Let’s Try Something Else.

No-major-partyTired!  That was all I could feel the day the Senate released its plan to replace Obamacare.  Not only had Senate Republicans formulated their bill in virtual secrecy, they had somehow seen fit to leave out nearly every free market cost control idea that they had promised to include.  No negotiation on Medicare drug prices.  No interstate competition for insurers.  Nothing to force hospitals to publicize their price structures.  No tort reform to protect doctors and hospitals from spurious lawsuits.  Nothing but a mildly saner version of the House’s previous work; in short, nothing to make their newly acquired blue-collar voters happy or to actually make the Affordable Care Act affordable, either for the country or its citizens.

It was as if Congress had determined to live down to its single-digit popularity rating.  After facing for months the stiff and steady verbal breeze coming from Senators Warren and Sanders, et. al. about how the only real solution to the healthcare conundrum was complete capitulation to Big Government and Bigger Debt, I had hoped the GOP would counter with a remotely defensible alternative.  Nope.  All they did was infuriate half the nation and disappoint the other half.

And so it goes. Democrats and Republicans, apparently dedicated only to the preservation of their respective tribes, each more  interested in blaming the other for the woes befalling the Republic than in fixing them.  The political landscape has become a living civil war battle site; one army led by a clinically demented megalomaniac seemingly devoid of empathy and the other rendered virtually leaderless as its sclerotic old guard struggles against semi-anarchic newbloods for whom no amount of empathy is enough.  As the war of words escalates with every rant and tweet, the temptation among the general populace to hunker down and disengage becomes stronger. Does anybody really want either of these two crews of zealots running things?

As I watched the tumultuous coverage of the rollout of Trumpcare or Ryancare or Whatever-Care-They-Were-Calling-It-That-Day, disengagement was looking more and more like the only sane option.  I was duly and truly tired of partisan politics.  I flipped off the TV and grabbed my iPad to check email.  The first header that showed up read: “Are You Tired of Partisan Politics?”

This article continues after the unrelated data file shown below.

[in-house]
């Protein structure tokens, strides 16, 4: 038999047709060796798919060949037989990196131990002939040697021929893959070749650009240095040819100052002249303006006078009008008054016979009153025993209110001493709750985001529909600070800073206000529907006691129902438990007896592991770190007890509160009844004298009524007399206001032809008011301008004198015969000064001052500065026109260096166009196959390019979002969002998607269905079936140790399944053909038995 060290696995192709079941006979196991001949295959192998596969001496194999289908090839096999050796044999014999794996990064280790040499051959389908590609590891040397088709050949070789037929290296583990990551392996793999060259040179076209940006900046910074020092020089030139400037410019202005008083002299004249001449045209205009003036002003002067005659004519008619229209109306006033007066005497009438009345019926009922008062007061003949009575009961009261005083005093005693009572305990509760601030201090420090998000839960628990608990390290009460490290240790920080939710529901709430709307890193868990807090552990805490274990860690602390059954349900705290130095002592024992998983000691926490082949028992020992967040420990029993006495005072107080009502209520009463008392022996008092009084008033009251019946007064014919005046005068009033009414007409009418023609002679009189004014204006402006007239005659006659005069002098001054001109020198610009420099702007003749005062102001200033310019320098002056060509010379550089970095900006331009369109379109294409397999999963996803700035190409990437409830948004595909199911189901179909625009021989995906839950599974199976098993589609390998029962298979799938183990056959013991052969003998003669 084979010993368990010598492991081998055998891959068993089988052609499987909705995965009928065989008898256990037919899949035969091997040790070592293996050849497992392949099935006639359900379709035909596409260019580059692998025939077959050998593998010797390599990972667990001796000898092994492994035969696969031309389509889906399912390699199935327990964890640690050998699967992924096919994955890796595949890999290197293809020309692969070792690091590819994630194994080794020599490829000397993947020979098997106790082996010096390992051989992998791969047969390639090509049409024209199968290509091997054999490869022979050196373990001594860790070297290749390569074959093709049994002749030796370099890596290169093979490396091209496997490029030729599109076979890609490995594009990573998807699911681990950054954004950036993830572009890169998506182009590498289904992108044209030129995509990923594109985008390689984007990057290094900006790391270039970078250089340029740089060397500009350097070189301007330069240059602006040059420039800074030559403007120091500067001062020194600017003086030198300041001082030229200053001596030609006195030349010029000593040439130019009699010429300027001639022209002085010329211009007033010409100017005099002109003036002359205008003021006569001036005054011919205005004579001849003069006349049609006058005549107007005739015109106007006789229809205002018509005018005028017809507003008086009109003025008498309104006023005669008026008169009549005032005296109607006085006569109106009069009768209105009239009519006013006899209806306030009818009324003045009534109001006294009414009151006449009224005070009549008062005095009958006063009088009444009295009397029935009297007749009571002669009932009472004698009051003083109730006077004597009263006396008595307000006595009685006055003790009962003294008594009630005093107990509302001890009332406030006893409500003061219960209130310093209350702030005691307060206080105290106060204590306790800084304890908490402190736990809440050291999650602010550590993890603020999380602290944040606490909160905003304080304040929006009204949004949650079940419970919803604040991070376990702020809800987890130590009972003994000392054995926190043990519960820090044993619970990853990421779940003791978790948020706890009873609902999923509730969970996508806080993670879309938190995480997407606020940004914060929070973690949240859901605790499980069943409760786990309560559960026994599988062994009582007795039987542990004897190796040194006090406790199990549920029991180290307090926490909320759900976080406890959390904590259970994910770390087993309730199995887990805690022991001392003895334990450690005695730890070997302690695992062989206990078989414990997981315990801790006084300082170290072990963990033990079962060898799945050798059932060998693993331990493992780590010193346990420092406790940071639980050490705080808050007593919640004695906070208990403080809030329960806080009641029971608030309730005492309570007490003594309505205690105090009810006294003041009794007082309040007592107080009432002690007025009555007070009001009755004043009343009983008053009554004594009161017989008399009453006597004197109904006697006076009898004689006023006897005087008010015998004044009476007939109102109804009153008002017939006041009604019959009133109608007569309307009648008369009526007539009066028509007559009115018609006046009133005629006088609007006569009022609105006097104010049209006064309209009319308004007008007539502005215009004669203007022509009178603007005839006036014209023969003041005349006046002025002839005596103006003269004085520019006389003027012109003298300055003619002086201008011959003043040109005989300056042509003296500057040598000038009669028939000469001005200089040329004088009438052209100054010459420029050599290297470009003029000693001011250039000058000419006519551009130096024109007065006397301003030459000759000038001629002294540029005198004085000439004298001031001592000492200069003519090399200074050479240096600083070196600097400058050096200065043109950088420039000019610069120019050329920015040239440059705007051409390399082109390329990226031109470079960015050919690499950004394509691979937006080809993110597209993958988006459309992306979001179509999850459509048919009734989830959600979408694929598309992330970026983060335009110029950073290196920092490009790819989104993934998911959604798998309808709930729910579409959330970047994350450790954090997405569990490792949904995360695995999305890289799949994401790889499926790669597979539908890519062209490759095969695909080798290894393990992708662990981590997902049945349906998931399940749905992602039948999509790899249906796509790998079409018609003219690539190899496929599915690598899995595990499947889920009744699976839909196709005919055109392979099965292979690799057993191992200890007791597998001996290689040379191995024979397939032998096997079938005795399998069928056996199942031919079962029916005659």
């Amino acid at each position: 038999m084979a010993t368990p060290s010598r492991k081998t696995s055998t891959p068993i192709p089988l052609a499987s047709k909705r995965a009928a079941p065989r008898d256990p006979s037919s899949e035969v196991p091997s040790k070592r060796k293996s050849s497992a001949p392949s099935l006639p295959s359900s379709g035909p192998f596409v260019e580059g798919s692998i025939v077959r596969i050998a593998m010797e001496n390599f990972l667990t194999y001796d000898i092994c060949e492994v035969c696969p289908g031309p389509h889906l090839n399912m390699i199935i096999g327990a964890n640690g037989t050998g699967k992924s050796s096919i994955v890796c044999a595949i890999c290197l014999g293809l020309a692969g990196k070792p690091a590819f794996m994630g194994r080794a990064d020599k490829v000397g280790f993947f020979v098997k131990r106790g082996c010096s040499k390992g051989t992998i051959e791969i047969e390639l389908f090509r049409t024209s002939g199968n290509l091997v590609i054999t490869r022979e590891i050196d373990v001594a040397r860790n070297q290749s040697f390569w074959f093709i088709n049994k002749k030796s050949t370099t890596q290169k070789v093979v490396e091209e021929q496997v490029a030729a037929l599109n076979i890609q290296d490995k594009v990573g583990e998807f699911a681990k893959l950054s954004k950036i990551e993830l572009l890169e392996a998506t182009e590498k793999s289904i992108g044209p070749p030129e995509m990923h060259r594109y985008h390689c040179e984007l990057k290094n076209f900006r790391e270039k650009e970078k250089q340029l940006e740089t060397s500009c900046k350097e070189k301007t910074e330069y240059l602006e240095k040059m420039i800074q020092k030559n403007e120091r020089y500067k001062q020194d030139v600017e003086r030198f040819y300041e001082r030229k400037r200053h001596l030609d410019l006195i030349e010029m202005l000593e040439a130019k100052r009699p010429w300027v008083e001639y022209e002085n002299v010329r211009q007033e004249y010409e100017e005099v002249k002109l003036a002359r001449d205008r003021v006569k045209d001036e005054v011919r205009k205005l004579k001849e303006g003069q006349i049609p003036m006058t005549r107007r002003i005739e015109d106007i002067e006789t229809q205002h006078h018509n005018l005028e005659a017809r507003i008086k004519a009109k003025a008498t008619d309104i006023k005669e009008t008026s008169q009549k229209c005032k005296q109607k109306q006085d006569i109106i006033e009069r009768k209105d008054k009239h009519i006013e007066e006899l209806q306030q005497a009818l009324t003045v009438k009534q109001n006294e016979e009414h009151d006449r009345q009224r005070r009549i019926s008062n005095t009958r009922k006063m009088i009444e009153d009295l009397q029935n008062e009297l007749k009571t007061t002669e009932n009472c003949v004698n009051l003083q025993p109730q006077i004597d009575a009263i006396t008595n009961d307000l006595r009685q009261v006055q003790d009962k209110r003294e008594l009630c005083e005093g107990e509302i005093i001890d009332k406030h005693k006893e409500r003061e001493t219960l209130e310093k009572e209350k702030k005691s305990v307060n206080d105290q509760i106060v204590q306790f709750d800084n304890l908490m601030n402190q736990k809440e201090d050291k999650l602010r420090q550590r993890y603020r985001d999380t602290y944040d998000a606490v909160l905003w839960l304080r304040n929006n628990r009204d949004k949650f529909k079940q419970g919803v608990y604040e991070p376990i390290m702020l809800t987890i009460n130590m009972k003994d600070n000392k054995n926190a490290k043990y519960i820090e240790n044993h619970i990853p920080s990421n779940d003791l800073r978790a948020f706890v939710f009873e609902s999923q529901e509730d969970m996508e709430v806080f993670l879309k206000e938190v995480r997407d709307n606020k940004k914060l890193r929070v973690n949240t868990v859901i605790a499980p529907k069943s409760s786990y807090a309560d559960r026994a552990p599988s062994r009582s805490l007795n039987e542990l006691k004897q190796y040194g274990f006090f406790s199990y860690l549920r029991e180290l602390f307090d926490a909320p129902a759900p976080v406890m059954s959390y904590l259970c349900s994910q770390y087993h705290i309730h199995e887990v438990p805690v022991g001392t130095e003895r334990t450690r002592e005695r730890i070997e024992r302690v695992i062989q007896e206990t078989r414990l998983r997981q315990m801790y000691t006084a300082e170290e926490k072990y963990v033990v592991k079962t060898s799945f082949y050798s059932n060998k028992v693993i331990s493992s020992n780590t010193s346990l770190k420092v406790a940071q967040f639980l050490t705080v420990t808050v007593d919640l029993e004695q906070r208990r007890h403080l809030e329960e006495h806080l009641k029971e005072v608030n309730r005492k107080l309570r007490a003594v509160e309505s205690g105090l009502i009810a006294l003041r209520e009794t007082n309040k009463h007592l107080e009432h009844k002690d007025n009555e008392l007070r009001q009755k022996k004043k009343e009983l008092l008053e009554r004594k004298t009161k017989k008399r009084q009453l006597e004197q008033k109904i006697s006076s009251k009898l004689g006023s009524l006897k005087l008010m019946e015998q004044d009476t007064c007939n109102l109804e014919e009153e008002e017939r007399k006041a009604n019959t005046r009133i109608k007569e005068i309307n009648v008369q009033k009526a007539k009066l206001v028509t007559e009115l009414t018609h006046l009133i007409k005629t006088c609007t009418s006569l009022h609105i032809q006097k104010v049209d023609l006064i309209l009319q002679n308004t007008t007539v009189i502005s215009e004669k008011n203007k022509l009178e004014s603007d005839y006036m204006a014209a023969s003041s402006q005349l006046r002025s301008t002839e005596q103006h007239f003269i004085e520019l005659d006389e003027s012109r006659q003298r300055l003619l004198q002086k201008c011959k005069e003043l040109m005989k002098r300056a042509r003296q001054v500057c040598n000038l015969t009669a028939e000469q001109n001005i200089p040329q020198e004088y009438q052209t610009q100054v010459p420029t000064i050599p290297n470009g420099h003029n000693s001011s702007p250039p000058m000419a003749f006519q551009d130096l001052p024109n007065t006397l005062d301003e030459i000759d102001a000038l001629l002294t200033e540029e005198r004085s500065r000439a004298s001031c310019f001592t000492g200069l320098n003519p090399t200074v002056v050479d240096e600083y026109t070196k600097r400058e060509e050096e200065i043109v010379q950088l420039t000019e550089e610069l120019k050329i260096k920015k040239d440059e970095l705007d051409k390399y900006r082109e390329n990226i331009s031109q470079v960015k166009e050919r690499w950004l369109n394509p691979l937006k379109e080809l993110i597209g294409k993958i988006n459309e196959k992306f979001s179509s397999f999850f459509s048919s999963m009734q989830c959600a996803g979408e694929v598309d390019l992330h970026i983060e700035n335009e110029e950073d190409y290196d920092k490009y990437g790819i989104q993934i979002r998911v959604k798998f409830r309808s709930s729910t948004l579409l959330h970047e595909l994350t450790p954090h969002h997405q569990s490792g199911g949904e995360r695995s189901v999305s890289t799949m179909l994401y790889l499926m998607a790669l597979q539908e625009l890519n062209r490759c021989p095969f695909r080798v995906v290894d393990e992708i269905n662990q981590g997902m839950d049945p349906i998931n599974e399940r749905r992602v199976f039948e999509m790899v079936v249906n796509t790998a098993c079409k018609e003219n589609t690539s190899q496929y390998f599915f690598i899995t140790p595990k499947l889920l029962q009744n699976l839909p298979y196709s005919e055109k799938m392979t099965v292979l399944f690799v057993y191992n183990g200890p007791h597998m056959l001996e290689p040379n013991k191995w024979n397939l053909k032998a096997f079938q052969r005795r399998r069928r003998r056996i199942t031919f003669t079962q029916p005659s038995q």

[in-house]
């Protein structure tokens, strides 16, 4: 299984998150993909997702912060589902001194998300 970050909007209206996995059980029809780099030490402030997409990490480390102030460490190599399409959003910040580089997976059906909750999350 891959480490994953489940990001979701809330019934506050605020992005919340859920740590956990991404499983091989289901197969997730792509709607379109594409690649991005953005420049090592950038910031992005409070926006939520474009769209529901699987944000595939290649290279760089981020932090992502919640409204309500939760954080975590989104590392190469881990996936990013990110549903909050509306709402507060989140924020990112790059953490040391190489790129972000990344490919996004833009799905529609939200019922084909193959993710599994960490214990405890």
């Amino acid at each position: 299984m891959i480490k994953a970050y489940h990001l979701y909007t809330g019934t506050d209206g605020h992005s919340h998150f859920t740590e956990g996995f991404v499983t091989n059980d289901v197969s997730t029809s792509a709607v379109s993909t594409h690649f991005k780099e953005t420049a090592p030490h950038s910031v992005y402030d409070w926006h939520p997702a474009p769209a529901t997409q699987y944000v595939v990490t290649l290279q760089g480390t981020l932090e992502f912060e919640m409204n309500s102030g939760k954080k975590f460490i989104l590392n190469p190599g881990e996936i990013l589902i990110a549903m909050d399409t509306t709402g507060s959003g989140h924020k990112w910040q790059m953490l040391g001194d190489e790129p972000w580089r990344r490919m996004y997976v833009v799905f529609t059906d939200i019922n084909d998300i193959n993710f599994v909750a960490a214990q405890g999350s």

Yeah!  So?  The email was from a group calling itself the Centrist Project.  The organizers claimed to have a blueprint to break the Dem/GOP logjam.  It sounded like the stirrings of a third party, and third parties have had very limited success in America since upstart Republicans, behind Abe Lincoln, elbowed the Whigs into the tall grass 157 years back.  Since then, most challenges to major party hegemony have come from the somewhat ragged edges of the ideological spectrum, not the center (think Greens and Libertarians).  I had heard whispers of a movement that sought to embrace the sensible aspects of both parties and to run the extremists out of the tent.  The email contained an invitation to a meet-and-greet, where the group would elaborate on its plan to be the alternative to madness.  I was skeptical, but feeling alone and mildly desperate I decided to see what the Centrist Project had to offer.  Besides, the invitation promised there would be food.

Centrists, I was happy to learn, don’t hate anybody.  They want to see the good in both the liberal and conservative platforms.  They value logic and reason above rote ideology.  And they are not above compromise.  They want a government that does as much for the country as it can and does no more to the country than it should.  The meeting room was filled with articulate, intelligent, passionate people who are tired of government by mutual assured destruction.  They don’t necessarily want to start a revolution, but I got the feeling that if they have to, they will.  The food was uninspiring, but the founders of the Centrist Project assuredly are not. And their plan is actually rational – with a lot of support and a bit of luck it just might work.

If this sounds like an endorsement, I guess it is.  If you are as fed up as I am with the food fight that passes for political discourse in this country these days, I urge you not to just hunker down.  Check out the Centrist website, centristproject.nationbuilder.com.  Read the Centrist Manifesto.  Attend an event.  Talk to other fed-up people.  Re-engage.  Maybe there is a more pragmatic, less dramatic way to conduct the country’s business and if that path exists I’d like to follow it.  Wouldn’t you?

After all, as the saying goes, doing the same thing repeatedly and expecting a different result is a pretty clear indication of insanity.  With both parties bent on backing themselves into tinier and more extreme tents, where can a logical, reasonable person go to seek solace among others of like mind?  I’m thinking maybe somewhere in the middle.

This entry was posted in Commentary, Current Events, History by Gzep. Bookmark the permalink.

About Gzep

Zep, like the other contributors to this site, is a Rocky Flats alumnus. He worked as an illustrator, model builder and technical writer/instructor. He also worked in the Communications/Community Relations group. He contributed articles to the site newspaper and edited the community relations newsletter. He retired from the site in 1996. He lives in Denver.

One thought on “Let’s Try Something Else.

  1. Thanks for the link! I’m reading more about the Centrist Project and might even send them money (something I seldom do.) Being centrist is NOT being wishy-washy and their “about” page says it well.

Leave a Reply

Your email address will not be published. Required fields are marked *